"For works created by individual authors on or after January 1, 1978, copyright protection begins at the moment of creation and lasts for a period of 70 years after the author's death. In the case of "a joint work” (prepared by two or more authors) the term lasts for 70 years after the last surviving author's death. "

    What is unclear to me is the meaning of "at the moment of creation". Does that mean at the moment the exposure was made? Probably not, since the creative work is not completed at that point, at least not with print film. Does it mean at the moment of development of the negatives? Does it mean when the print was made? I don't know, but these seem to be important questions.

    It seems to me that if you develop and print the film then it is a "joint work", and you would have equal interest to the work with the person who snapped the shutter. Under US patent law (which may or may not apply to copyright law, I don't know) unless there is an agreement of other provisions to the contrary, all inventors have 100% undivided interest in the work, which means that each can market or use the work without permission from the others. If copyright law works the same way, and if developing and printing the photos counts as part of the creation, making it a joint work, then it would seem to me that you would be free to sell the work without permission from the persons who snapped the photos.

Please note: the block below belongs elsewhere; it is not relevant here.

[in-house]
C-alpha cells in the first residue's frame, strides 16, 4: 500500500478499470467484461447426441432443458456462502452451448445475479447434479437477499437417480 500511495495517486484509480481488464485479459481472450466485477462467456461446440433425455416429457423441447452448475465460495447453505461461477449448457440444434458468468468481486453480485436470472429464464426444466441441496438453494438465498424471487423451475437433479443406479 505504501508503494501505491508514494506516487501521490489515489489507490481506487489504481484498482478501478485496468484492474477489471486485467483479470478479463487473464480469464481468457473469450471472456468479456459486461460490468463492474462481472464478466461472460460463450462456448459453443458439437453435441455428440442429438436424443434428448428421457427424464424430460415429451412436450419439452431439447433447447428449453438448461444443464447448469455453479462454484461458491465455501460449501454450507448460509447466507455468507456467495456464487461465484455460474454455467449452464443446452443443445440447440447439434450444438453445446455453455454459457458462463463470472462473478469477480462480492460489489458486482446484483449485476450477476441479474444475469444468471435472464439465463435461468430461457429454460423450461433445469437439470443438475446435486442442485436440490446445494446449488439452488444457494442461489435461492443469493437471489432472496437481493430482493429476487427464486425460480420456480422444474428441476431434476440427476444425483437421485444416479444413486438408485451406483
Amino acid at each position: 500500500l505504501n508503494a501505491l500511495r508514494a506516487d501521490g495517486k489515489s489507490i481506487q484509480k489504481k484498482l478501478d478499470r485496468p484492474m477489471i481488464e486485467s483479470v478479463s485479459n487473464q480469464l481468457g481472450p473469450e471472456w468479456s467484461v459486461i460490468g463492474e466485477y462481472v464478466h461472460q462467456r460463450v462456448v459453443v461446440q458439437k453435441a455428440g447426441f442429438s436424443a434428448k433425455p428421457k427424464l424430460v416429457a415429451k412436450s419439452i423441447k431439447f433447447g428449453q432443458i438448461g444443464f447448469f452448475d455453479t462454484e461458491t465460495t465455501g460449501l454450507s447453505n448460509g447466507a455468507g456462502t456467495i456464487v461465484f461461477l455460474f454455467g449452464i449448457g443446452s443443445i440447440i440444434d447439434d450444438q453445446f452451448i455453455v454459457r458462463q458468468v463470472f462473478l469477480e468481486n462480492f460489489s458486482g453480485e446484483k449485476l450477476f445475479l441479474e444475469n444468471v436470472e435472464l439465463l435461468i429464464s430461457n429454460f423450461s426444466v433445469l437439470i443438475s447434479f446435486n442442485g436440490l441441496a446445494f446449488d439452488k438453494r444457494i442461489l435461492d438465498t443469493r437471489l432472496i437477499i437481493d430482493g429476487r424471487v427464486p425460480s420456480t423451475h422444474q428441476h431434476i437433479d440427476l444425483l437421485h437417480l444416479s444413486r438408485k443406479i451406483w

I am not a lawyer, so take my comments with a grain of salt.
     
  8. jnanian

    jnanian Advertiser Advertiser

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    processing the film+printing it has nothing to do with its creation.
    creating a photograph happens in a camera with film or paper,
    not in the darkroom with an enlarger.

    for copyright laws to be enforced, in the usa at least, the images
    have to be registered with the copyright office, or it is not easy to declare ownership / creatorship
    and if there is an issue, you won't be able to get a judge to hear the case. registration is needed.
    if the film was abandoned / orphaned you might have a chance because of new laws
    that suggest if you look for the owners and can't find them
    you can use their work without consent ...

    i'm no lawyer either so take my comments with a grain of salt as well ...
     
  9. spoolman

    spoolman Subscriber